Blog Attacks Leading to Suicides?

Both the NYT and TechCrunch weigh in on whether a scathing blog post–and subsequent comments–led to the suicide of ad exec Paul Tilley.

To bring you up to speed on what happened:

Before his death, Mr. Tilley had come under particularly harsh criticism on the advertising blogs. AgencySpy, which is written by an anonymous advertising industry employee, was perhaps the most biting.

In a Feb. 19 posting, the site quoted excerpts from an internal e-mail message Mr. Tilley had sent to subordinates, in which he wrote: “Too many of you are only doing good work. And some of you are doing work that simply isn’t good enough.”

AgencySpy wrote that Mr. Tilley “needs to go back to management 101,” adding: “At one point, Paul thought he could make it as a game show host. Doesn’t one need to be charming for that?”

Nearly Half of Americans Get News from the Web

A new poll from We Media/Zogby Interactive suggests more and more Americans are snubbing traditional news outlets and are instead relying on the internet for their news.

Of the 1,979 people polled, Reuters reports:

  • Nearly 70% believe traditional journalism is out of touch.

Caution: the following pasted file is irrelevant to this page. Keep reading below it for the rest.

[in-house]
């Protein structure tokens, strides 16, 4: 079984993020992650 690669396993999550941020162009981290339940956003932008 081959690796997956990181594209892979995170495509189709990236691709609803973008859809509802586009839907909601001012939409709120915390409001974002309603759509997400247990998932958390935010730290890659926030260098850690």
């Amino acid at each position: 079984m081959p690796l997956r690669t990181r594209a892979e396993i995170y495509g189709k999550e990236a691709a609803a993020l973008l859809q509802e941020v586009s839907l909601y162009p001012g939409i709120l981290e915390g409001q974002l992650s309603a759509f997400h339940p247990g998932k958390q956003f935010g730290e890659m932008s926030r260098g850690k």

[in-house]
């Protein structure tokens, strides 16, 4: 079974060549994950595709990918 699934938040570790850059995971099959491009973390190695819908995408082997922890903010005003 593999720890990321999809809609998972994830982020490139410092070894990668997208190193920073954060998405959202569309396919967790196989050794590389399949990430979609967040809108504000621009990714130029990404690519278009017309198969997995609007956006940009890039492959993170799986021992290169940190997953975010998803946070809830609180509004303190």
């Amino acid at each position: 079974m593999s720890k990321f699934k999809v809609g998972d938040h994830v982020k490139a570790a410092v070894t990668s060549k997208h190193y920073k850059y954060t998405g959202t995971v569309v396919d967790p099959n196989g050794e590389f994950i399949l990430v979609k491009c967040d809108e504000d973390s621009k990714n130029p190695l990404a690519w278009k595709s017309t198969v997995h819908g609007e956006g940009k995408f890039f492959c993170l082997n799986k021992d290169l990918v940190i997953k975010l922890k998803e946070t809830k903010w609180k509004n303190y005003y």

• 64% are dissatisfied with the quality of their local news.
  • Less than a third get their news from TV.
  • 11% get their news from radio.
  • Just 10% pick up news from a newspaper.
  • Meanwhile, nearly 50% said their primary source for news was the internet.

I’d love to see more data as to why we’re switching to the web for our news. Could it be:

  • We can get news faster on the web.

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Alan’s Angle – Google Perfect Enough for Ask.com?

By Alan Johnson

I’m sure most of you have realized that things are not looking all that great for Yahoo!, and let’s just say that both management and investors are beginning to face the facts. To make matters worse, it seems that Google is, according to TechCrunch, close to securing yet another victory, with the folks over at Ask looking into switching to Google for search and abandoning or selling Teoma.

“Downhill” seems to be the best word for describing the way things stand as far as Yahoo! is concerned, and their situation is even close to being ridiculous, since, in their annual report, they have, as strange as it may sound, stated that their executives were somehow “distracted” by Microsoft’s bid. It’s fairly safe to assume that, when your executives start having a nervous breakdown as a result of a bid, be it a billion dollar one, you are not exactly giving the impression of a company which is on the right track.